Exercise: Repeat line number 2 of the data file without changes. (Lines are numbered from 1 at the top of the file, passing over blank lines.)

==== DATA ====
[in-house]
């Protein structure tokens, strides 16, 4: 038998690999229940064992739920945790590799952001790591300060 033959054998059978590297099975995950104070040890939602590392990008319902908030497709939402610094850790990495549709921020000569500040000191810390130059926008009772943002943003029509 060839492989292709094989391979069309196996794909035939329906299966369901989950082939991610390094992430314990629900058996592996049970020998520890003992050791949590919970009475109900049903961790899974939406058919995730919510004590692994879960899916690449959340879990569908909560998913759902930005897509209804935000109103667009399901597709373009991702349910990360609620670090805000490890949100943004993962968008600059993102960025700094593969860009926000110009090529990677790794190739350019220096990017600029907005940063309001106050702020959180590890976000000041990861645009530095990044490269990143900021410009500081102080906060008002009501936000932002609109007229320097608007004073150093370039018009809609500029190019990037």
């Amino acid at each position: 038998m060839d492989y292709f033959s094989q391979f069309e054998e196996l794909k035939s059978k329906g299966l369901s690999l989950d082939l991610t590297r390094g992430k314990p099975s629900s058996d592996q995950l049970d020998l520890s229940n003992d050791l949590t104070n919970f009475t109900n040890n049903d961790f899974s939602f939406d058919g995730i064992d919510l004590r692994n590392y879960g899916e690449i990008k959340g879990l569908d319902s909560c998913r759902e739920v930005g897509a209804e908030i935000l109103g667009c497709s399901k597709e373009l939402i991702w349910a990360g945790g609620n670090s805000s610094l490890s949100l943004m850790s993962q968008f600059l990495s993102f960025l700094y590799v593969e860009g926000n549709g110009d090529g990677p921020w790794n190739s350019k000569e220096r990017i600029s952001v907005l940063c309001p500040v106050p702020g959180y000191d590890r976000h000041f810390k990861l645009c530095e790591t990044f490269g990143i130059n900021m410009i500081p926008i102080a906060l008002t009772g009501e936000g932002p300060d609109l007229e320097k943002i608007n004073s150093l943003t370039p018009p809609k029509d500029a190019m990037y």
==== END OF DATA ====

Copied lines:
């Protein structure tokens, strides 16, 4: 038998690999229940064992739920945790590799952001790591300060 033959054998059978590297099975995950104070040890939602590392990008319902908030497709939402610094850790990495549709921020000569500040000191810390130059926008009772943002943003029509 060839492989292709094989391979069309196996794909035939329906299966369901989950082939991610390094992430314990629900058996592996049970020998520890003992050791949590919970009475109900049903961790899974939406058919995730919510004590692994879960899916690449959340879990569908909560998913759902930005897509209804935000109103667009399901597709373009991702349910990360609620670090805000490890949100943004993962968008600059993102960025700094593969860009926000110009090529990677790794190739350019220096990017600029907005940063309001106050702020959180590890976000000041990861645009530095990044490269990143900021410009500081102080906060008002009501936000932002609109007229320097608007004073150093370039018009809609500029190019990037």